“I oppose the Jewish diaspora in the United States and other white societies. I would like to see the white peoples of the world break the power of the Jewish diaspora and send the Jews to Israel, where they will have to learn how to be a normal nation.”
—Greg Johnson, “White Nationalism & Jewish Nationalism,” August 2011
That is definitely not my viewpoint, and I don’t know of a single conservative friend or acquaintance to believes such nonsense.
However, I’m concerned that the mainstream voices in Science Fiction and Fantasy are increasingly embracing the idea that everyone who isn’t like them is automatically alt-right. I hope I’m wrong. Probably I am wrong. Maybe Anthony Gramuglia doesn’t represent the majority of SF/F voices. I hope not.
Assuming some extremists are guilty of the actions Gramuglia puts out, then yes, they have done wrong. Please, it’s okay to disagree with someone, but you don’t have to try and hurt them, emotionally, financially, or in any other way.
And yet both sides of the coin are accusing each other of the same heinous acts. I suppose that means you can be an extremist and be either left or right. Here’s Gramuglia’s final words on the subject:
I have alluded, throughout this article, to being targeted by these groups, which I have. They spent the better part of a year targeting me in various threads, with van Scrier going through old pictures of me to harass and target me. There are multiple livestreams where all these guys sit around calling me “prepubescent” and other emasculating and/or homophobic slurs.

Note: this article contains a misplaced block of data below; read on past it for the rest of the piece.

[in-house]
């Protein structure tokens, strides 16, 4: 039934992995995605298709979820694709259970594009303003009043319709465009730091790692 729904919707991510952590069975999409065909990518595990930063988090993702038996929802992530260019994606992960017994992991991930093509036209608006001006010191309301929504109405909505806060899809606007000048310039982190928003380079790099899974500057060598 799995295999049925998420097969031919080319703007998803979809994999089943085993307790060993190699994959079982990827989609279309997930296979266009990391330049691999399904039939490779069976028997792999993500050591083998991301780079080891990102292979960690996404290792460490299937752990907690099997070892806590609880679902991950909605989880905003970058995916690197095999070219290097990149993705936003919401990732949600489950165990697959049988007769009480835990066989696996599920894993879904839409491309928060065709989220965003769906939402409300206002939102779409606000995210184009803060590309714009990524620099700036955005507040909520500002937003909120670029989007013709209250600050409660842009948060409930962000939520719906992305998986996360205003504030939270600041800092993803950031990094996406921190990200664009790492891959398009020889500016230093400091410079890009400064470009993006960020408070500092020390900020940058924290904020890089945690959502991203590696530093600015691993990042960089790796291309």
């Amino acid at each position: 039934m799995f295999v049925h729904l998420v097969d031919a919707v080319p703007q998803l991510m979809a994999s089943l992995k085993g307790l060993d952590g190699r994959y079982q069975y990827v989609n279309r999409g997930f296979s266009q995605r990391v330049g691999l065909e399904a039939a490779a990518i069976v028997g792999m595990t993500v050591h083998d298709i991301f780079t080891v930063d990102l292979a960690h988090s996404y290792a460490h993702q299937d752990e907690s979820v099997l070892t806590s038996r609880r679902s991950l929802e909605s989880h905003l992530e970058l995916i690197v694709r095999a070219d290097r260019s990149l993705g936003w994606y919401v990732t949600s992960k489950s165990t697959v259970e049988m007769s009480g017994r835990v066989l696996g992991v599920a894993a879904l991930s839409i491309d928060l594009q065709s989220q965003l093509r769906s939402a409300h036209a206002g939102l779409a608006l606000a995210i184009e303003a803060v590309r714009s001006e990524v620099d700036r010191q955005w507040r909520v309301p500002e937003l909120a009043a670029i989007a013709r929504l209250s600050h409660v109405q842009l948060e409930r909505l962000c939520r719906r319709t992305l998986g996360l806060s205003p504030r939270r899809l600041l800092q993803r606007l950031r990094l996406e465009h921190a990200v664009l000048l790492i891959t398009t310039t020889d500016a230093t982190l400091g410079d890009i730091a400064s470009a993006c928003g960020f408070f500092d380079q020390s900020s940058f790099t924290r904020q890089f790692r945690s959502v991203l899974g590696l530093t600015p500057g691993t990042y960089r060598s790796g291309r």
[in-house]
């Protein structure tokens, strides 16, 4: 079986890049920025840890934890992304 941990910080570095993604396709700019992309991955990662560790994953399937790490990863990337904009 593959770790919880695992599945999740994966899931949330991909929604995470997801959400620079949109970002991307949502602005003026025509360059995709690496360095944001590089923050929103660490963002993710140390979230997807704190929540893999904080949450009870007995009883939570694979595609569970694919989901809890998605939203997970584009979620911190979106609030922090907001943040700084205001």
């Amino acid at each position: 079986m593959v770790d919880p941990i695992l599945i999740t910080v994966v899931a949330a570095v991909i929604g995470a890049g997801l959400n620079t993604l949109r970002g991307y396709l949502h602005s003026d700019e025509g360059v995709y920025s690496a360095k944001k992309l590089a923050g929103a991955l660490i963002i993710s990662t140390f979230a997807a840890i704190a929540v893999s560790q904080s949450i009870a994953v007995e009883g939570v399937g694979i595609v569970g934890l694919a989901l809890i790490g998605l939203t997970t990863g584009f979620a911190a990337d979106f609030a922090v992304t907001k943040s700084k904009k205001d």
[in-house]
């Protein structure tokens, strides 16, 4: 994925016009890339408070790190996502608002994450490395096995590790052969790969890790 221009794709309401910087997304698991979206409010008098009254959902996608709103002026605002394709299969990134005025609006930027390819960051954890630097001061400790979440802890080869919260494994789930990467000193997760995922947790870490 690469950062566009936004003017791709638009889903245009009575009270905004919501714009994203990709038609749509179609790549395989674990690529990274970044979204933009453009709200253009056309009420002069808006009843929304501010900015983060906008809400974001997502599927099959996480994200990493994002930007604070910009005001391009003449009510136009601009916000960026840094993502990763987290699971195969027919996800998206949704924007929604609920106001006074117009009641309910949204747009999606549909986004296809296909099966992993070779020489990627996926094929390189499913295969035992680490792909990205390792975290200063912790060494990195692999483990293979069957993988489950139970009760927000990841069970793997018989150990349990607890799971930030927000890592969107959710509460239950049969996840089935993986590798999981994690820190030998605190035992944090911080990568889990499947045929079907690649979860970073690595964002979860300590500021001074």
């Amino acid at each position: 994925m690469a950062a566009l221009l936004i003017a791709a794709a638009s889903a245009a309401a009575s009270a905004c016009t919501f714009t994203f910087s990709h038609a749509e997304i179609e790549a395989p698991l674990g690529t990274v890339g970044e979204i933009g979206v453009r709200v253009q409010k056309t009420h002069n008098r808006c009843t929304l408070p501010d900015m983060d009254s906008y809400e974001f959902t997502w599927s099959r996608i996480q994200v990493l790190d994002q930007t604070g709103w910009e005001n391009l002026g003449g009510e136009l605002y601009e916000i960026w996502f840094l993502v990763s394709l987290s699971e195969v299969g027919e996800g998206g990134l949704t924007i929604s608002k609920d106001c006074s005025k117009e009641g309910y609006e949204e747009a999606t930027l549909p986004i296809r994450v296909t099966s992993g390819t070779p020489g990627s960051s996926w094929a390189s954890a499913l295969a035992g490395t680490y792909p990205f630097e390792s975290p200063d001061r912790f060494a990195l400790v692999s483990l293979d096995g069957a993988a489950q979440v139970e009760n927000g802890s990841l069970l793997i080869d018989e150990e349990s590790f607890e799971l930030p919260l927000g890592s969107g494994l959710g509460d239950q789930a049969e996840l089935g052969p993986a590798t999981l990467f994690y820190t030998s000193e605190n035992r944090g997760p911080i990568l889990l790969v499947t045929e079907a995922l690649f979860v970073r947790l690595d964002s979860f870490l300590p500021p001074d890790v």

So, I blockchained all of them. Start with Bounding Into Comics or Bleeding Fool, then blockchain all the followers to the core individuals mentioned in this article. Your life is too short to waste dealing with these people.
And, once they’re starved of content, they will be unable to direct hate toward anyone. After all, if no one engages, they will grow bored, but it is vital to expose their tactics in order to stop not just them, but any future alt-right internet group that might surface in the future.
Maybe the majority of us need to take SF/F back from extremist voices. Unfortunately, they are also the loudest and most demanding, and as this writer points out (though only in one direction), they all cling to some sort of notion of moral purity, so it’s pointless to attempt to engage them in a reasonable dialog. Thankfully, I’m not being harassed or attacked in any real way, although, as I mentioned, I did have to finally block one person on twitter who didn’t know when to let go. I guess it gets much worse, at least for some.
Oh, and the people commenting on the Mary Sue article seem to be swallowing the content proverbial hook, line, and sinker.